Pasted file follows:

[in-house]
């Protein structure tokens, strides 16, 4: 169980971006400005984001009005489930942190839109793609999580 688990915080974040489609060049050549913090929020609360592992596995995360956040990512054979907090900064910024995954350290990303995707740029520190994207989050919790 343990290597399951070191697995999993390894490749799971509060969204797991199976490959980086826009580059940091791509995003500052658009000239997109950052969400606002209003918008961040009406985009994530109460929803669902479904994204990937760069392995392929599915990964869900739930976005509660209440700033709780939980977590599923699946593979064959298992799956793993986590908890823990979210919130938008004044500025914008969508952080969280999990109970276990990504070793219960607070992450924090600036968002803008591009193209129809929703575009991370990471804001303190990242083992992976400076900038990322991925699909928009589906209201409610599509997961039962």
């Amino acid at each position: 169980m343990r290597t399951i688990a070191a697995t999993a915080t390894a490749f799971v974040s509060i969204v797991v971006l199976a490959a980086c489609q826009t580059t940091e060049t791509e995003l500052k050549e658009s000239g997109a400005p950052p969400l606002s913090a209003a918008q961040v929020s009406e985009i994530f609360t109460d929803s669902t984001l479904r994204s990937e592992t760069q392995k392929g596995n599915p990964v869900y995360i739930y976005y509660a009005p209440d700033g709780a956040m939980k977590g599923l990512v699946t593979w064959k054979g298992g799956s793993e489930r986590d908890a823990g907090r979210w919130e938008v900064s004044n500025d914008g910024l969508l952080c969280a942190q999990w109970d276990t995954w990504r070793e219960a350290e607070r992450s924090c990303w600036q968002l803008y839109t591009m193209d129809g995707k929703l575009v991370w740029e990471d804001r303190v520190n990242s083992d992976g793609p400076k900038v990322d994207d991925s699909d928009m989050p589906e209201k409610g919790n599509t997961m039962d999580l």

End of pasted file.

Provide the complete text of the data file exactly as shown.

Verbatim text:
[in-house]
């Protein structure tokens, strides 16, 4: 169980971006400005984001009005489930942190839109793609999580 688990915080974040489609060049050549913090929020609360592992596995995360956040990512054979907090900064910024995954350290990303995707740029520190994207989050919790 343990290597399951070191697995999993390894490749799971509060969204797991199976490959980086826009580059940091791509995003500052658009000239997109950052969400606002209003918008961040009406985009994530109460929803669902479904994204990937760069392995392929599915990964869900739930976005509660209440700033709780939980977590599923699946593979064959298992799956793993986590908890823990979210919130938008004044500025914008969508952080969280999990109970276990990504070793219960607070992450924090600036968002803008591009193209129809929703575009991370990471804001303190990242083992992976400076900038990322991925699909928009589906209201409610599509997961039962």
């Amino acid at each position: 169980m343990r290597t399951i688990a070191a697995t999993a915080t390894a490749f799971v974040s509060i969204v797991v971006l199976a490959a980086c489609q826009t580059t940091e060049t791509e995003l500052k050549e658009s000239g997109a400005p950052p969400l606002s913090a209003a918008q961040v929020s009406e985009i994530f609360t109460d929803s669902t984001l479904r994204s990937e592992t760069q392995k392929g596995n599915p990964v869900y995360i739930y976005y509660a009005p209440d700033g709780a956040m939980k977590g599923l990512v699946t593979w064959k054979g298992g799956s793993e489930r986590d908890a823990g907090r979210w919130e938008v900064s004044n500025d914008g910024l969508l952080c969280a942190q999990w109970d276990t995954w990504r070793e219960a350290e607070r992450s924090c990303w600036q968002l803008y839109t591009m193209d129809g995707k929703l575009v991370w740029e990471d804001r303190v520190n990242s083992d992976g793609p400076k900038v990322d994207d991925s699909d928009m989050p589906e209201k409610g919790n599509t997961m039962d999580l």